Around Ealing Spring 2014 - Page 15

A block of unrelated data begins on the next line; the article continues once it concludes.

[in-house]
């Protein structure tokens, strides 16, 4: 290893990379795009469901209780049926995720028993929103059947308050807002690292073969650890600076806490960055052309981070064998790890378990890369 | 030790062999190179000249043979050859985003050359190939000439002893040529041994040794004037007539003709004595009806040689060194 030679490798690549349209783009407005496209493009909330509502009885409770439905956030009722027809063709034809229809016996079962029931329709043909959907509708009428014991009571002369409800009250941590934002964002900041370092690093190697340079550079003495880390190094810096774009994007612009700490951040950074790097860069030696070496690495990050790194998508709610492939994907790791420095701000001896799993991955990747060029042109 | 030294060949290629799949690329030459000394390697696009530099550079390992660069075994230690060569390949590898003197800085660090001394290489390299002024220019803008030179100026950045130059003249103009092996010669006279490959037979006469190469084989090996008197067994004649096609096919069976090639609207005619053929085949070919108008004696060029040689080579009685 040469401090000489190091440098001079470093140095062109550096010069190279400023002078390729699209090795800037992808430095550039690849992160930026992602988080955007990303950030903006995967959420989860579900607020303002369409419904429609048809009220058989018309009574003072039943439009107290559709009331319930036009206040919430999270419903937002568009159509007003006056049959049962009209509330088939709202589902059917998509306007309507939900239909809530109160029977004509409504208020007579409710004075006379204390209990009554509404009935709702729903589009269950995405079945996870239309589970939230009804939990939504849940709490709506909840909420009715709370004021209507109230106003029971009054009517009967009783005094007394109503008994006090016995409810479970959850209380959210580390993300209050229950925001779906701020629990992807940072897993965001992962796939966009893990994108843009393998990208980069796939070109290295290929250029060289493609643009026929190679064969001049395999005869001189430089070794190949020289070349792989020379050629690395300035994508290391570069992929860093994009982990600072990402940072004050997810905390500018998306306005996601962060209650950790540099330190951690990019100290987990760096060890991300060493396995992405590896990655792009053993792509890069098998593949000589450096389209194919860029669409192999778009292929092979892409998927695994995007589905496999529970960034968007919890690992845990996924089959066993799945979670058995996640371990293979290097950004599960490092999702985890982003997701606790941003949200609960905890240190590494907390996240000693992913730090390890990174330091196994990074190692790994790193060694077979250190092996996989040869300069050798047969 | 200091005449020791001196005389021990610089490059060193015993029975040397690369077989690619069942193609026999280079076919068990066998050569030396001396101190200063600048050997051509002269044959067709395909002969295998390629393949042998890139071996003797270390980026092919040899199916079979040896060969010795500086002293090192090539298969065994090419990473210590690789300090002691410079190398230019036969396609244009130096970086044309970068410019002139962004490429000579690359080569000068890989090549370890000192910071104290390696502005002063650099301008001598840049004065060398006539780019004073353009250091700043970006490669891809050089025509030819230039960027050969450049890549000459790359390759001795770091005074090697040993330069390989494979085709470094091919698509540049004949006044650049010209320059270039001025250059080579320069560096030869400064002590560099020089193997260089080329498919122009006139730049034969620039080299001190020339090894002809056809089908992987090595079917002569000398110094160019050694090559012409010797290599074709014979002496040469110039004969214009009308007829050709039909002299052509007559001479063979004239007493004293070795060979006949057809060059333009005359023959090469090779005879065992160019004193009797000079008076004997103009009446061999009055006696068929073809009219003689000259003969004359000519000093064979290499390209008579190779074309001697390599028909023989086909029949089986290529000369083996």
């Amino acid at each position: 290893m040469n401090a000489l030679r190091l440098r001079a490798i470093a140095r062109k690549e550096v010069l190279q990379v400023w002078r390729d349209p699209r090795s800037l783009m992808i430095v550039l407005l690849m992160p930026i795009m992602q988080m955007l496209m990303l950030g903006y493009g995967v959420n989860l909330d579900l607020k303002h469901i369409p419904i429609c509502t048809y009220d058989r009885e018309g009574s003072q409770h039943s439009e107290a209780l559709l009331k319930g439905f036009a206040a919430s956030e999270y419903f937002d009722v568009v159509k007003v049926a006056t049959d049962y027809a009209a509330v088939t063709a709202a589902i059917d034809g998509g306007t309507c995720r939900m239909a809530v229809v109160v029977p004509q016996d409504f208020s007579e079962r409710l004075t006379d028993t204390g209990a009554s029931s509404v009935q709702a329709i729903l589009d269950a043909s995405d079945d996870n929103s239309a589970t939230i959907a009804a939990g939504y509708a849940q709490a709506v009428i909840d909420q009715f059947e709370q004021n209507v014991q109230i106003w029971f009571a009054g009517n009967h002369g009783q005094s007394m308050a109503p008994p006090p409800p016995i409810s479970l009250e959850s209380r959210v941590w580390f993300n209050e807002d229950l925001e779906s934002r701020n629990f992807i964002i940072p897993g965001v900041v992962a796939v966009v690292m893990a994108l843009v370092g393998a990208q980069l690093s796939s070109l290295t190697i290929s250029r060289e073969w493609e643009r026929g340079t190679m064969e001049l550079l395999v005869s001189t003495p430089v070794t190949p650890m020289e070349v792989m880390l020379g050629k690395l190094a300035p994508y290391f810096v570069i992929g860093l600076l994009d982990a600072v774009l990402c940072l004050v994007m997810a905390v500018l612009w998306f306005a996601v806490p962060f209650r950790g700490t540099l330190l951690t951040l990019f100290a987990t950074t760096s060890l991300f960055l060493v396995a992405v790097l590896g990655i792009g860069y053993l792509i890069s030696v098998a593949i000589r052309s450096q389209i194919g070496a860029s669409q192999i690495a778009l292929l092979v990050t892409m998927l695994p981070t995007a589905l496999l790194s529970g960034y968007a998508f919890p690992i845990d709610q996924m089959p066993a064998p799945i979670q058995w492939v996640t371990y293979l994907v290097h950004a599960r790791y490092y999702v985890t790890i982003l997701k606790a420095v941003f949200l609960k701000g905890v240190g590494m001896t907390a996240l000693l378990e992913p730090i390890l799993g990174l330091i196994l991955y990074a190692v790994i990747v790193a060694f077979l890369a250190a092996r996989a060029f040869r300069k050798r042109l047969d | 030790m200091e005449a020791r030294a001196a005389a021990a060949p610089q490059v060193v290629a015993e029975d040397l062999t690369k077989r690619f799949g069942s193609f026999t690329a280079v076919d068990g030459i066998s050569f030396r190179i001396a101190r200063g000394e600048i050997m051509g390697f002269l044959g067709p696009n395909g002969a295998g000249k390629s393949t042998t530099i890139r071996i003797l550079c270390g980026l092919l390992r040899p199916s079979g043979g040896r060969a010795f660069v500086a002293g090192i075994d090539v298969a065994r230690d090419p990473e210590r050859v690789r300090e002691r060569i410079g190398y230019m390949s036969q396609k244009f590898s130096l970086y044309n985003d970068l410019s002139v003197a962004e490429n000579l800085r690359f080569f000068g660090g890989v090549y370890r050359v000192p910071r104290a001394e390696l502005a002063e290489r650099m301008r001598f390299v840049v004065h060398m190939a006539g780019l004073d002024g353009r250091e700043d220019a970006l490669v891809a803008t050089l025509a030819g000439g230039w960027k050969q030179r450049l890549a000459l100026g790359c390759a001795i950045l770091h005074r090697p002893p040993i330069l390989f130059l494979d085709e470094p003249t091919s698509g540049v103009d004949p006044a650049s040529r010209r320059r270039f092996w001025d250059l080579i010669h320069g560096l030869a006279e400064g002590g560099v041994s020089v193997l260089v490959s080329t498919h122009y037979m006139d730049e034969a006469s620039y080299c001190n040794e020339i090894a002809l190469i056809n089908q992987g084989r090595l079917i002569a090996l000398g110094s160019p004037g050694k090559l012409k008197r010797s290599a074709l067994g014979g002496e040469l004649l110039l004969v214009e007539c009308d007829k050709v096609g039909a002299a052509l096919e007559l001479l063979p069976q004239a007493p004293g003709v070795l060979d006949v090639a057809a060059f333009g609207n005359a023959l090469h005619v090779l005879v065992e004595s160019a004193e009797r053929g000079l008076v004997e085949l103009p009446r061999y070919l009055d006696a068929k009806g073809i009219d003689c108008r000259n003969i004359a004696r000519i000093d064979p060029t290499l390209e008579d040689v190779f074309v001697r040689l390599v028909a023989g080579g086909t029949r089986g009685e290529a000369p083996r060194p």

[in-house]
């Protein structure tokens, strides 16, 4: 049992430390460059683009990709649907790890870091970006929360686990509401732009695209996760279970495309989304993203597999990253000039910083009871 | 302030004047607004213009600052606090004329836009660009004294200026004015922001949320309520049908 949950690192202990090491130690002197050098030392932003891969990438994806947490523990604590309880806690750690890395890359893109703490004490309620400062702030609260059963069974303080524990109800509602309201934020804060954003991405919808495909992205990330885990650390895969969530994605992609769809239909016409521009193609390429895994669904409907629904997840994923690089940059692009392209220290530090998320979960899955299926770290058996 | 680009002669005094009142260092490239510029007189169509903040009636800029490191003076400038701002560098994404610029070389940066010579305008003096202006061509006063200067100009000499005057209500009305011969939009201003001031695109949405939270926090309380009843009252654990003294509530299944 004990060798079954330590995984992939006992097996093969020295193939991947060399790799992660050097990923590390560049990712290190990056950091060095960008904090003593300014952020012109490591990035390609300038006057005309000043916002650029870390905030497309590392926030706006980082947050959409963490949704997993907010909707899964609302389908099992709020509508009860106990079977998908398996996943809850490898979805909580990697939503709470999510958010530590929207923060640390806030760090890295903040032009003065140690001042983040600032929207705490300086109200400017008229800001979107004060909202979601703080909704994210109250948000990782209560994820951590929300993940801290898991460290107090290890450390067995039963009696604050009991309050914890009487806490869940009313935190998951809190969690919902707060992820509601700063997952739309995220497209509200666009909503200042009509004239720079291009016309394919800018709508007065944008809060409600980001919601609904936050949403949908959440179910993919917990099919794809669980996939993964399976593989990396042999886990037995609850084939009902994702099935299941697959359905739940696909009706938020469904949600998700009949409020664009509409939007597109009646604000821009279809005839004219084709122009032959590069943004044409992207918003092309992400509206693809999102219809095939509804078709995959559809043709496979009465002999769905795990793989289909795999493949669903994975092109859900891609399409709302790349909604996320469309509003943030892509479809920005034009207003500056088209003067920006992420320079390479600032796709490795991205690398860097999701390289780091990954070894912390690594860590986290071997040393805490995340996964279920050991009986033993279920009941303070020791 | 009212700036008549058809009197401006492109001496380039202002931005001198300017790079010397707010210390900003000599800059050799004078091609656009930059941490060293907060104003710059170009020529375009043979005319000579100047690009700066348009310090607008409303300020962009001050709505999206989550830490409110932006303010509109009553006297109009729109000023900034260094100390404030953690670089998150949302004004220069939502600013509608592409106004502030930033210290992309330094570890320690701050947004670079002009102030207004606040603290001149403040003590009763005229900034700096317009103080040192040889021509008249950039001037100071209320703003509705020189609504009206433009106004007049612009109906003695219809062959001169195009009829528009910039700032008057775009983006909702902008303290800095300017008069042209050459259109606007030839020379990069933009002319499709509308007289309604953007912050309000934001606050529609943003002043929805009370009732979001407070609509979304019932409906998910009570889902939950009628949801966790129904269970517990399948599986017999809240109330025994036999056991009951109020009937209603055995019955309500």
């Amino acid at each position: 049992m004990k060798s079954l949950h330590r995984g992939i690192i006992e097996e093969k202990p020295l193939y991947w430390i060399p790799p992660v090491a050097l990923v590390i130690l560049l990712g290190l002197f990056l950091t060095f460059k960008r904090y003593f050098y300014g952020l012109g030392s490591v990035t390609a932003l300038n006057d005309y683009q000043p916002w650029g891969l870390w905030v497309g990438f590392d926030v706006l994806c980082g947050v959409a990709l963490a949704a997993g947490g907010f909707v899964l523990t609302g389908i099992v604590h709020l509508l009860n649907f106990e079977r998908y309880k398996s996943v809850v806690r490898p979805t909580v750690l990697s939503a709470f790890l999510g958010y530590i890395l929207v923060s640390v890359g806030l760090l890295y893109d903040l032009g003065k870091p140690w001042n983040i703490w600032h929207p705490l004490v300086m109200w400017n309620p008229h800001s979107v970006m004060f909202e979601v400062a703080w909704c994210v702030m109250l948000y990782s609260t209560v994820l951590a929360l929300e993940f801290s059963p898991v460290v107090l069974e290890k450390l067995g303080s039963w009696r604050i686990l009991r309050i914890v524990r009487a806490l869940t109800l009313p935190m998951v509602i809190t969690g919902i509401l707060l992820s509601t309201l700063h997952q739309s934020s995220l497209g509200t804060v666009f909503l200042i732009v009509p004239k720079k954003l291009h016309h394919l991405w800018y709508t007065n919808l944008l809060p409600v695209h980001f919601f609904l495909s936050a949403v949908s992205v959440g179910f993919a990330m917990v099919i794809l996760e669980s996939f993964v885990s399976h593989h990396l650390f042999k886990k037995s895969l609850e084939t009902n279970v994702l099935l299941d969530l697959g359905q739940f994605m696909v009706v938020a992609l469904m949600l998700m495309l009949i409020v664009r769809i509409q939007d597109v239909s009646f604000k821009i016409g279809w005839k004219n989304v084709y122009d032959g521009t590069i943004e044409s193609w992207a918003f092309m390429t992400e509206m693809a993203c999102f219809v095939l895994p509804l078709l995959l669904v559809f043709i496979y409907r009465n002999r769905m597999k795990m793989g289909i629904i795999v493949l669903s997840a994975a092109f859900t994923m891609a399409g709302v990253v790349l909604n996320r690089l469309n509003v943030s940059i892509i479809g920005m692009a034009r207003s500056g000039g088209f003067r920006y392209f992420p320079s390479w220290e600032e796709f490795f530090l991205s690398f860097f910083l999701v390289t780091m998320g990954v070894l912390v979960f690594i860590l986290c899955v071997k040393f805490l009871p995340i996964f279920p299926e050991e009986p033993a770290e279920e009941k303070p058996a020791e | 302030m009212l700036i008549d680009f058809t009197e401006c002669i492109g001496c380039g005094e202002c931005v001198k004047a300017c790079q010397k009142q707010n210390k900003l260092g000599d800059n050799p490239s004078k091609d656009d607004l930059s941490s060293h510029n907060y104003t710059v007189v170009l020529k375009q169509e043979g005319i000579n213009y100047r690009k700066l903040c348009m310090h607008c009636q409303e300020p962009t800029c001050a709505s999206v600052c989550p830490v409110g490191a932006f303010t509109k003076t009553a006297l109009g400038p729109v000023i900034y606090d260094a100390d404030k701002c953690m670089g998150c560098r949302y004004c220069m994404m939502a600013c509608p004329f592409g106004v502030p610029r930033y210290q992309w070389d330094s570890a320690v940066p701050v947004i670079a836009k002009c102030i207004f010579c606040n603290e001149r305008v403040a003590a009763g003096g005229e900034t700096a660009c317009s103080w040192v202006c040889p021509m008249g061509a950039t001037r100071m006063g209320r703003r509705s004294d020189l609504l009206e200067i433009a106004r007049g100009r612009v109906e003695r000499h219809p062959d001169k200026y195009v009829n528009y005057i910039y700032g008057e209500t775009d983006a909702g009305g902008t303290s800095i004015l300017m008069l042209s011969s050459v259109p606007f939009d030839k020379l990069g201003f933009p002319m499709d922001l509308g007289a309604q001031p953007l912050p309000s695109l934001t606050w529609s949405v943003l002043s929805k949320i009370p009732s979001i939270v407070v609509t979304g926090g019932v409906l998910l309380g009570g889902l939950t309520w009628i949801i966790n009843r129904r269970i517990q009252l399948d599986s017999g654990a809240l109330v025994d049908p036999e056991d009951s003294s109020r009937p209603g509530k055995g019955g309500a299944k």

SAFER COMMUNTIES good hygiene rating shows the business in a good light to customers. “There are a lot of great, free resources out there for people to research the requirements, such as the Food Standards Agency website. “Yet, many of the issues we encounter are rooted in a lack of training and supervision. Fortunately, these problems can be addressed. Occasionally, however, we come across something much worse and have to take firm action – sometimes this can mean going to court.” Inspections – and ratings The team’s inspectors conduct checks on food, testing small samples looking for harmful bacteria, chemical contaminants or evidence of fraudulent activity – such as cheaper rice being sold as Basmati. They also check food labelling to assess the validity of claims such as ‘Halal’ or ‘gluten free’. And they check food preparation areas, general cleanliness, the hygiene training given to staff, and lots more. Ultimately, they award the places they inspect a food hygiene rating of between zero and five. If businesses score poorly, the team provides advice on how to improve and will return soon after to check again. In extreme cases, the team can then close a business temporarily until it has reached a satisfactory standard – or even look to prosecute and shut it down permanently. All of the businesses are inspected using the Food Standards Agency’s Food Hygiene Rating Scheme and the inspection scores are available for you to view at rat